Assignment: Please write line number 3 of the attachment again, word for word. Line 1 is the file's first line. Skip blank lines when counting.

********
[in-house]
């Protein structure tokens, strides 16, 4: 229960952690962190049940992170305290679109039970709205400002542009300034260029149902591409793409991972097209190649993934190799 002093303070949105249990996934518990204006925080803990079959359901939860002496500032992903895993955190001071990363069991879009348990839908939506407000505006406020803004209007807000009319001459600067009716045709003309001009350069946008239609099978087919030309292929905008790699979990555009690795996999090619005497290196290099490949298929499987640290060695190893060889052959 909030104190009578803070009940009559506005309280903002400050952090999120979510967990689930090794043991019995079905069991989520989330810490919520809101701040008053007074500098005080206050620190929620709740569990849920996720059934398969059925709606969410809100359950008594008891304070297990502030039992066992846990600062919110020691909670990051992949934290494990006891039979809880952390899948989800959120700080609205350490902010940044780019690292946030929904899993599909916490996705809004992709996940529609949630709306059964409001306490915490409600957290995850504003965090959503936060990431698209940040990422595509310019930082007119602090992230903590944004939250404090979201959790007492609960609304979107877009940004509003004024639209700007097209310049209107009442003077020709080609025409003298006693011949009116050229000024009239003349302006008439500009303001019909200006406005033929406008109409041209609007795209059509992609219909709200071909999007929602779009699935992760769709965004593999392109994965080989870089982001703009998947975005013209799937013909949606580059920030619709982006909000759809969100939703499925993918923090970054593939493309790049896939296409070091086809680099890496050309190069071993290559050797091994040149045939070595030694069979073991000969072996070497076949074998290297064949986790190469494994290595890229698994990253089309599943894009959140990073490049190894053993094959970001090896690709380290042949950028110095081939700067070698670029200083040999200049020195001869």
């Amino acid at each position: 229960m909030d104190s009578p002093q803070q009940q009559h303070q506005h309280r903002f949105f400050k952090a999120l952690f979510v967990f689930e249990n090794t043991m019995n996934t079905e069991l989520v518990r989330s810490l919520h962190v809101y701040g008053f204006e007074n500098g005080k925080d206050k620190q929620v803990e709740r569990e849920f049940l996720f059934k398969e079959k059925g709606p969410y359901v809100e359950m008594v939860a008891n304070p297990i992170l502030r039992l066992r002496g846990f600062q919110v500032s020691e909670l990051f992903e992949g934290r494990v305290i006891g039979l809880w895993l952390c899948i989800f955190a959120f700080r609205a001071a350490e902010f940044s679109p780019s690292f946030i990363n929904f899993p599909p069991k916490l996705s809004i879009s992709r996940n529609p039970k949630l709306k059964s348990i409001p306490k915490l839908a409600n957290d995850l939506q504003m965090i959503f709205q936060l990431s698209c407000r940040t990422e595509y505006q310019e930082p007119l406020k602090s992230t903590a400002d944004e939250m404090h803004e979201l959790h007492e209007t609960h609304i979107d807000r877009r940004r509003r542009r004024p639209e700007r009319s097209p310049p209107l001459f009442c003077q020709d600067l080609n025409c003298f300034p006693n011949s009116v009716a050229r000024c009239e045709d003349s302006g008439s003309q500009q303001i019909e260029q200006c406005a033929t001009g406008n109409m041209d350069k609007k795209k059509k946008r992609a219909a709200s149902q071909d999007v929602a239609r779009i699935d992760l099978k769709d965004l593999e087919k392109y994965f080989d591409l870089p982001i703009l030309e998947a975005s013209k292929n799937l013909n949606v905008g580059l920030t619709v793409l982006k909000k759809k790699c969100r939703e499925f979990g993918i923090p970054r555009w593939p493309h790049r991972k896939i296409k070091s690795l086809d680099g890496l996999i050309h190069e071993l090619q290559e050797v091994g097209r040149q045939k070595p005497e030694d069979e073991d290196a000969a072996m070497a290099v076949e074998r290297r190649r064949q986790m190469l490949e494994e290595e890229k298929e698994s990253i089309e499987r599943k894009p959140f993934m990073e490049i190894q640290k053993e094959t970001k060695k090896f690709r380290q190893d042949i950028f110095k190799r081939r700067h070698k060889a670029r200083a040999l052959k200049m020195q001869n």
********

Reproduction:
């Amino acid at each position: 229960m909030d104190s009578p002093q803070q009940q009559h303070q506005h309280r903002f949105f400050k952090a999120l952690f979510v967990f689930e249990n090794t043991m019995n996934t079905e069991l989520v518990r989330s810490l919520h962190v809101y701040g008053f204006e007074n500098g005080k925080d206050k620190q929620v803990e709740r569990e849920f049940l996720f059934k398969e079959k059925g709606p969410y359901v809100e359950m008594v939860a008891n304070p297990i992170l502030r039992l066992r002496g846990f600062q919110v500032s020691e909670l990051f992903e992949g934290r494990v305290i006891g039979l809880w895993l952390c899948i989800f955190a959120f700080r609205a001071a350490e902010f940044s679109p780019s690292f946030i990363n929904f899993p599909p069991k916490l996705s809004i879009s992709r996940n529609p039970k949630l709306k059964s348990i409001p306490k915490l839908a409600n957290d995850l939506q504003m965090i959503f709205q936060l990431s698209c407000r940040t990422e595509y505006q310019e930082p007119l406020k602090s992230t903590a400002d944004e939250m404090h803004e979201l959790h007492e209007t609960h609304i979107d807000r877009r940004r509003r542009r004024p639209e700007r009319s097209p310049p209107l001459f009442c003077q020709d600067l080609n025409c003298f300034p006693n011949s009116v009716a050229r000024c009239e045709d003349s302006g008439s003309q500009q303001i019909e260029q200006c406005a033929t001009g406008n109409m041209d350069k609007k795209k059509k946008r992609a219909a709200s149902q071909d999007v929602a239609r779009i699935d992760l099978k769709d965004l593999e087919k392109y994965f080989d591409l870089p982001i703009l030309e998947a975005s013209k292929n799937l013909n949606v905008g580059l920030t619709v793409l982006k909000k759809k790699c969100r939703e499925f979990g993918i923090p970054r555009w593939p493309h790049r991972k896939i296409k070091s690795l086809d680099g890496l996999i050309h190069e071993l090619q290559e050797v091994g097209r040149q045939k070595p005497e030694d069979e073991d290196a000969a072996m070497a290099v076949e074998r290297r190649r064949q986790m190469l490949e494994e290595e890229k298929e698994s990253i089309e499987r599943k894009p959140f993934m990073e490049i190894q640290k053993e094959t970001k060695k090896f690709r380290q190893d042949i950028f110095k190799r081939r700067h070698k060889a670029r200083a040999l052959k200049m020195q001869n």